A lot of women come to residential treatment for addiction, eating disorders, and unresolved issues with trauma, mood disorders, and more. Although it may be a single individual (the “identified patient”) who enters treatment, and engages in intensive therapy, we know they are not the only ones who need help.
Eating disorders, addiction, and other mental illness are family diseases. Every member of the family is also affected and to some degree suffering. Treating the identified patient without addressing the disease in the family not only yields poor long-term results for the identified patient, but also misses the profound opportunity for healing the family as a whole. In a healthy family, everyone has a role – care-taker, family clown, lost child, scapegoat, and family hero.
Children also have roles, usually appropriate with their ages. Roles often change and evolve as children grow up. For the most part, the system works. However, when a parent is struggling with alcoholism or a child has a heroin addiction — roles become intensified as the system tries its best to metabolize the unmanageability that comes with active disease in the family. The child becomes an adult to take care of an impaired parent, or the parents focus all their attention on the drug-addicted child, leaving other children feeling unimportant. The end result is an entire family, not just one person, becomes sick to some degree. As the identified patient receives treatment and moves toward recovery, other family members also need to be heard, helped, and healed.
Often times, in addition to the identified patient, others in the family also struggle with an addiction, eating disorder or mood disorder. While a teen is in treatment for an addiction to prescription medication, a parent may be at home lost in a liquor bottle every night. Or, a daughter may come to treatment with a life-threatening eating disorder, while her mother remains at home endlessly counting calories, weighing herself daily and exercising to an unhealthy extreme. These family members desperately require treatment. Moreover, as far as we are concerned, it makes no sense to return anyone trying to achieve recovery into such a family environment that has not changed. This would be considered a “set up to fail” situation.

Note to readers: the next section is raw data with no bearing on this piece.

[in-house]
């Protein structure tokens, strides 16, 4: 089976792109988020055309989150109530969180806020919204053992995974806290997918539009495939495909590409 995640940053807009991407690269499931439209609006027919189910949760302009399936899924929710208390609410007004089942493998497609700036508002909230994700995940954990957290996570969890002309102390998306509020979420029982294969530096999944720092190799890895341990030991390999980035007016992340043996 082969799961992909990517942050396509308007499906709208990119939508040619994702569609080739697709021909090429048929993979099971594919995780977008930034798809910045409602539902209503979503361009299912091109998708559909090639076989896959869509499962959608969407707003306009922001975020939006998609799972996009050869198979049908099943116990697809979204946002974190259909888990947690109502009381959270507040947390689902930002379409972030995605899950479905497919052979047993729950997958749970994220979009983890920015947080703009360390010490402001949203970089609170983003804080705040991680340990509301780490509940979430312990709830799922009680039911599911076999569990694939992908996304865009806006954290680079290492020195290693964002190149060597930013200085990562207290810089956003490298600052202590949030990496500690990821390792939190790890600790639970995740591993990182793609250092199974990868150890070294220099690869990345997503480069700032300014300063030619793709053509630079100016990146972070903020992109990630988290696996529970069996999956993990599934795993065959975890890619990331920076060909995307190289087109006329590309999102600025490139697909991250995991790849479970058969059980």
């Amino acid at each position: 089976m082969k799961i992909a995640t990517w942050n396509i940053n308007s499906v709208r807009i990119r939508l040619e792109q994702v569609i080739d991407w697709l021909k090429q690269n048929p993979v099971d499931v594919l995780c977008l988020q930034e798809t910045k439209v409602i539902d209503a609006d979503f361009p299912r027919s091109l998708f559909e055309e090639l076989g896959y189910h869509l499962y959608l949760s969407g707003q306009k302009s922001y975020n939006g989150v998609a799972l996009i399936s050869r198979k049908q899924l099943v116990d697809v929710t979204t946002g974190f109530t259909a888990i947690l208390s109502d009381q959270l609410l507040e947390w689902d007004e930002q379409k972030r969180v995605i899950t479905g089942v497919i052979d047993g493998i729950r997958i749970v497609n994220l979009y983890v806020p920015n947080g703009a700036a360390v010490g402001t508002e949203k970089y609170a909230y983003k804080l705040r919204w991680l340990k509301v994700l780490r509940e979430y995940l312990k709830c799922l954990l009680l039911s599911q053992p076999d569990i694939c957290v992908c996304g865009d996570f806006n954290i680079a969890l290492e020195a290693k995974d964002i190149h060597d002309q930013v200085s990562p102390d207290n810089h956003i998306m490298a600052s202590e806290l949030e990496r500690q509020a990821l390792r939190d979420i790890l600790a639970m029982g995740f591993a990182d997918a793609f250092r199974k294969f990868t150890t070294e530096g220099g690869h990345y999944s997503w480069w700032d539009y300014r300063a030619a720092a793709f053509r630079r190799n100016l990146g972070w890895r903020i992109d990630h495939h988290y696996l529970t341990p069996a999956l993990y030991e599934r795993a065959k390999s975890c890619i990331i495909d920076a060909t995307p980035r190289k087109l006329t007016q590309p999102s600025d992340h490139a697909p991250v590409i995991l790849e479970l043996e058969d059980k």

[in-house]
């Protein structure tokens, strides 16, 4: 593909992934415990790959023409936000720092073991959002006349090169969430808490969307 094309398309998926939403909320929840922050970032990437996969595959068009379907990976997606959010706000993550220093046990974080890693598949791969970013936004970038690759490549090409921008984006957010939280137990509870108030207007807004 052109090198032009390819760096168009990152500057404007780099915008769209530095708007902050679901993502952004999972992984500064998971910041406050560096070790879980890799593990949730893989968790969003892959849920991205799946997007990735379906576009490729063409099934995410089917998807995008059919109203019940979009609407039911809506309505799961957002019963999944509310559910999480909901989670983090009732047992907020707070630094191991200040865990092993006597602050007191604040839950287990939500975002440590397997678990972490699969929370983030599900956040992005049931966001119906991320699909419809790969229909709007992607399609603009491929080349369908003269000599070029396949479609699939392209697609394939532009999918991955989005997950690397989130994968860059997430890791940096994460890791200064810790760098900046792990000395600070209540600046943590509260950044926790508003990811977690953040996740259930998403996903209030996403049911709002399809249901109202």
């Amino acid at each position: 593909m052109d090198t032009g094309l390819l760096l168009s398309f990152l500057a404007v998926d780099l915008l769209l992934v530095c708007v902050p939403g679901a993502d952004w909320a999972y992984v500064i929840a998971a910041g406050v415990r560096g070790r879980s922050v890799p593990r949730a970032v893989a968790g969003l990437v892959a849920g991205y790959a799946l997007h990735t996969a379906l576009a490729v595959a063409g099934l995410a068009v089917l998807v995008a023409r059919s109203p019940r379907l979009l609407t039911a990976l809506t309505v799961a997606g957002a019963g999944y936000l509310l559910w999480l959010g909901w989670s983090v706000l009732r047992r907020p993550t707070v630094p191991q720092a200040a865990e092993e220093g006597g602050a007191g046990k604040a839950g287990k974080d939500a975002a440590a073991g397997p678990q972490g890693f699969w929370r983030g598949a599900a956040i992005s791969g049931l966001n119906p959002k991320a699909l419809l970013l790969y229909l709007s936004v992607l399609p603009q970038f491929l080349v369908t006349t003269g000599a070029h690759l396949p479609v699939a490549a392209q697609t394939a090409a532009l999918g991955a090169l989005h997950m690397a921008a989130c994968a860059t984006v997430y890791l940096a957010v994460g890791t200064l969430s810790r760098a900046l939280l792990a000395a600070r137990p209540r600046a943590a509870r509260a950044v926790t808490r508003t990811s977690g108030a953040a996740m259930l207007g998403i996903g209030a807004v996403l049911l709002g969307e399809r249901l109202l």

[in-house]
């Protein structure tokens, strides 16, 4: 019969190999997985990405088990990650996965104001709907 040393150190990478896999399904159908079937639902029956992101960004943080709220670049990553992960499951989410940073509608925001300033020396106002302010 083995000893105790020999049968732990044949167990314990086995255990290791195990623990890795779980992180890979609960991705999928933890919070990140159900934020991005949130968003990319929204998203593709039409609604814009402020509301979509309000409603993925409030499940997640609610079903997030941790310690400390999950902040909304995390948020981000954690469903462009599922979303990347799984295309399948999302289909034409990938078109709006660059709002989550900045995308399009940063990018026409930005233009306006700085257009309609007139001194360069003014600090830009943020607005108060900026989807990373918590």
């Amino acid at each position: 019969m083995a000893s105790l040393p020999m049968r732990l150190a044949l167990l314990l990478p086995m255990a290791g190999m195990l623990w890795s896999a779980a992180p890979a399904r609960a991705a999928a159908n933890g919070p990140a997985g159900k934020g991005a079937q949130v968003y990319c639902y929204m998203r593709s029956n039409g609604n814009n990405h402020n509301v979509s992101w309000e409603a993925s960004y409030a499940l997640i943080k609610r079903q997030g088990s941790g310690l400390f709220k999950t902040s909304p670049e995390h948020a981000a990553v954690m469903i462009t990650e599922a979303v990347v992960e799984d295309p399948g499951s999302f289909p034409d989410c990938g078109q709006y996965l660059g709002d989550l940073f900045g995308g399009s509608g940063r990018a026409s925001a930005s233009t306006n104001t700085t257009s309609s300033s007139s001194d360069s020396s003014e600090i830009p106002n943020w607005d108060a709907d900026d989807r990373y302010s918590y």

Although it might be difficult to imagine, there are cases when a family member consciously or subconsciously sabotages another’s recovery (for example, keeping alcohol in the house when an adolescent with alcohol dependence returns home). Family systems like many other living things in nature achieve to maintain the status quo, the familiar—even when that which is familiar is the disease.
When an addiction, mental illness and even severe physical illness occur, the family as a whole suffers. The longer the suffering is present, the worse the damage. It can take the form of deep wounds, complete communication breakdown, physical or sexual abuse, and broken relationships.
Families riddled with addiction, eating disorders and associated illnesses become enshrouded in shame, secrecy, resentment, and blame. These issues need to be addressed while the identified patient is in residential treatment. With quality therapy, the family can begin anew, and work to let go of the weighty past issues and hurt feelings. When addiction and eating disorders are addressed as family illnesses, with each of the individuals receiving support and the family as a whole receiving treatment, the chances for life long recovery for the identified patient and the entire family are greatly improved.